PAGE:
MVM: The DLA’s recent release of HMMWVs for surplus sale will have an impact on the entire hobby. How does it affect Eastern Surplus?
Dave Newman: The recent release of HMMWV’s has been an interesting change. Several years ago, we purchased the parts inventory of Clark Truck Parts and several parts lines from Saturn Surplus. Included in their inventory were vast quantities of NOS and good used HMMWV parts. We have recently finished inventorying these parts and most can be seen with great pictures and descriptions on our web page www.eastern surplus.net.
This means that buyers will have access to all the parts they need to maintain and restore their “new” purchase. The fact that the trucks are being sold for off-road use only raises concern, but I think the demand will remain strong for these trucks into the future.
MVM: The vehicles you sell are “rebuilt.” What does this usually involve?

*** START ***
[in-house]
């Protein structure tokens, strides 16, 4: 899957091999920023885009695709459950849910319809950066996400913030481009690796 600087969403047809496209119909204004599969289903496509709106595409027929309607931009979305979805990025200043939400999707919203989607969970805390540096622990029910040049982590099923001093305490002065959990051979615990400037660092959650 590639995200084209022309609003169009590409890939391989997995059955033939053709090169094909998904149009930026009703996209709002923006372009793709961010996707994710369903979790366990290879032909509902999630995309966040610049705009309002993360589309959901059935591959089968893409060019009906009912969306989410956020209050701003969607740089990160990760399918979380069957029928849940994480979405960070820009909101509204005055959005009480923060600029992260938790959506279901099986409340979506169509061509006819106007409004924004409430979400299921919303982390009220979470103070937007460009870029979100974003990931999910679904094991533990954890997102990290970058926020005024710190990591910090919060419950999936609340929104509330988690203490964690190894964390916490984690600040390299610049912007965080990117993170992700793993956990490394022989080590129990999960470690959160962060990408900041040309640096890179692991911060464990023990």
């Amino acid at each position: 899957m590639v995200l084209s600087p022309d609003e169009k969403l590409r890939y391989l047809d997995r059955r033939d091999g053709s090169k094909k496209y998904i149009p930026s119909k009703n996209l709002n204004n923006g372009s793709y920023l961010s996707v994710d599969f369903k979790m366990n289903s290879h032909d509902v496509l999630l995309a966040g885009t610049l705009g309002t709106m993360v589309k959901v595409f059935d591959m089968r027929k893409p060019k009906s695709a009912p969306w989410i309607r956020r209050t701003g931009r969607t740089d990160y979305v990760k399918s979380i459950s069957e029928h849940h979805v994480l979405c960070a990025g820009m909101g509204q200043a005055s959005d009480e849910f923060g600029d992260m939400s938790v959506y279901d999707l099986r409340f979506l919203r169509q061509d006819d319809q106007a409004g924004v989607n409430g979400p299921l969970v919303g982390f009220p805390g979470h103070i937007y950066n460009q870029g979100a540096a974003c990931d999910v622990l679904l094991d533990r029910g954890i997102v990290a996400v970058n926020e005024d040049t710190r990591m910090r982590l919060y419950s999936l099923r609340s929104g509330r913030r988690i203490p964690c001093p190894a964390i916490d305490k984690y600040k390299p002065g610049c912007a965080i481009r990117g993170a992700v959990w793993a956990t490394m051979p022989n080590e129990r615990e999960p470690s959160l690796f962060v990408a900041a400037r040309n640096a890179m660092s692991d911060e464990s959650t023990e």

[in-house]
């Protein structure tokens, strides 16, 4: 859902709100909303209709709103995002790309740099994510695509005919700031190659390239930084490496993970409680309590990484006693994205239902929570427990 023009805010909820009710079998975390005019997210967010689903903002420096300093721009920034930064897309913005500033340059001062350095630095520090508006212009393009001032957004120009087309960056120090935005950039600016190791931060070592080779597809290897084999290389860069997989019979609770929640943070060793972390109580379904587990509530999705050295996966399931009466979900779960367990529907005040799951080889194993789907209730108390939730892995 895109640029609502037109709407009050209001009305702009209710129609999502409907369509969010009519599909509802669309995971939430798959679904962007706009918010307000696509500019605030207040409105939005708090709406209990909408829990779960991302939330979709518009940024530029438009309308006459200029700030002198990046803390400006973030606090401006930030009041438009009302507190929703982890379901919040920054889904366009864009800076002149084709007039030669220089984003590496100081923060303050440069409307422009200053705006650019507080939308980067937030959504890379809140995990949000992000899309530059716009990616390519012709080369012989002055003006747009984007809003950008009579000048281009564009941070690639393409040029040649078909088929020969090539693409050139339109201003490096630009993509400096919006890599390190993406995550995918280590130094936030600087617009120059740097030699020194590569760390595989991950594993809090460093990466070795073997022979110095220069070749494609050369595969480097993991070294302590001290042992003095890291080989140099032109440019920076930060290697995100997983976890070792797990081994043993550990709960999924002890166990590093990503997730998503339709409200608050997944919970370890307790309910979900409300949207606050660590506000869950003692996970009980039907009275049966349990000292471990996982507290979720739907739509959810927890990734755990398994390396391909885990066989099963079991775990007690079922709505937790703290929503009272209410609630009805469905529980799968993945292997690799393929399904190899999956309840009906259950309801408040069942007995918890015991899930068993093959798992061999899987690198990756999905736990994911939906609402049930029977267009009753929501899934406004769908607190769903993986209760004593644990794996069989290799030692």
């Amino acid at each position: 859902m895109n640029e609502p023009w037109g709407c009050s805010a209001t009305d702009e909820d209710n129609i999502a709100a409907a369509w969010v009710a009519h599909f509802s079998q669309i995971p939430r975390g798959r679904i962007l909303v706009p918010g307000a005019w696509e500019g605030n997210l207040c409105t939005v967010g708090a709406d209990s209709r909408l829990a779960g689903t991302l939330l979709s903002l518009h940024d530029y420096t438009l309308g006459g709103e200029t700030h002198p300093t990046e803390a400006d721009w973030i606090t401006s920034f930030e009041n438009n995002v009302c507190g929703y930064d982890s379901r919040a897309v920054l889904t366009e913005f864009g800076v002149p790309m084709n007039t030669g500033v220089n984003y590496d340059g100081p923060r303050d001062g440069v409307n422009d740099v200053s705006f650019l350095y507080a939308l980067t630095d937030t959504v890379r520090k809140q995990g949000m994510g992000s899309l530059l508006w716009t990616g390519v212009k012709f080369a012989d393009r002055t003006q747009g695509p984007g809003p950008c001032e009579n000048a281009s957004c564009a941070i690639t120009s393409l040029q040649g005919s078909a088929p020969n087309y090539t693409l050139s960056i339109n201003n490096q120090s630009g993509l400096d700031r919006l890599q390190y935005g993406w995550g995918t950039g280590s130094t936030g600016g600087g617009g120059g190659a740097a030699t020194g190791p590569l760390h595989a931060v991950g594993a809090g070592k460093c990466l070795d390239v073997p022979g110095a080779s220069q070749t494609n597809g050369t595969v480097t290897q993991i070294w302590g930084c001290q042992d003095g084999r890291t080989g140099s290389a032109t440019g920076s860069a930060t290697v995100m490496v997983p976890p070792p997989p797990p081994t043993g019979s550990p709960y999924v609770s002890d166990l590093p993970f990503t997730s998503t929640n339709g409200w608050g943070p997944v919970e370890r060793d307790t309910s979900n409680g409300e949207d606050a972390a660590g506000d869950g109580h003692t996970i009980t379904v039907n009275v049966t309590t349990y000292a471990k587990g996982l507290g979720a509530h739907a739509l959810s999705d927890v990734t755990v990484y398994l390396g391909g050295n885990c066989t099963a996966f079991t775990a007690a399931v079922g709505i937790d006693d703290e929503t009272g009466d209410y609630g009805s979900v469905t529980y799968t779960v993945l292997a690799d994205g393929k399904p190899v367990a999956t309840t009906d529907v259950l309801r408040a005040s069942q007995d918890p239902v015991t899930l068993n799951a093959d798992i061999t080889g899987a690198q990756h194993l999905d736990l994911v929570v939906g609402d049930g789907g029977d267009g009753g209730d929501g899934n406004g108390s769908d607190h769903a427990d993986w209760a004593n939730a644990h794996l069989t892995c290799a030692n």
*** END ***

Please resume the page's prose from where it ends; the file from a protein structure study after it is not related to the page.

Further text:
Dave Newman: We offer our vehicles in several condition levels after determining a customer’s requirement, from “Basic Readiness” up to “Full Restoration.” We create a detailed QA/QC work list, outlining work to be accomplished to each system on the truck, including cosmetic requirements.
Each line on the work list will show the technician/mechanic who completed the task and the date. All of the work is then confirmed completed by one of our supervisors and finally reviewed and confirmed by an officer of the company.
This process applies to all of our truck builds. It has enabled us to deliver the highest-quality product in the marketplace.
MVM: What sort of “pitfalls” do new historic military vehicles owners commonly bring to you? What advice would you give them before they purchased a vehicle?
Dave Newman: Today, new military vehicle enthusiasts have phenomenal access to vehicles and parts via the Internet. We find many people “click and buy” and figure out after they own something just what they have gotten themselves into.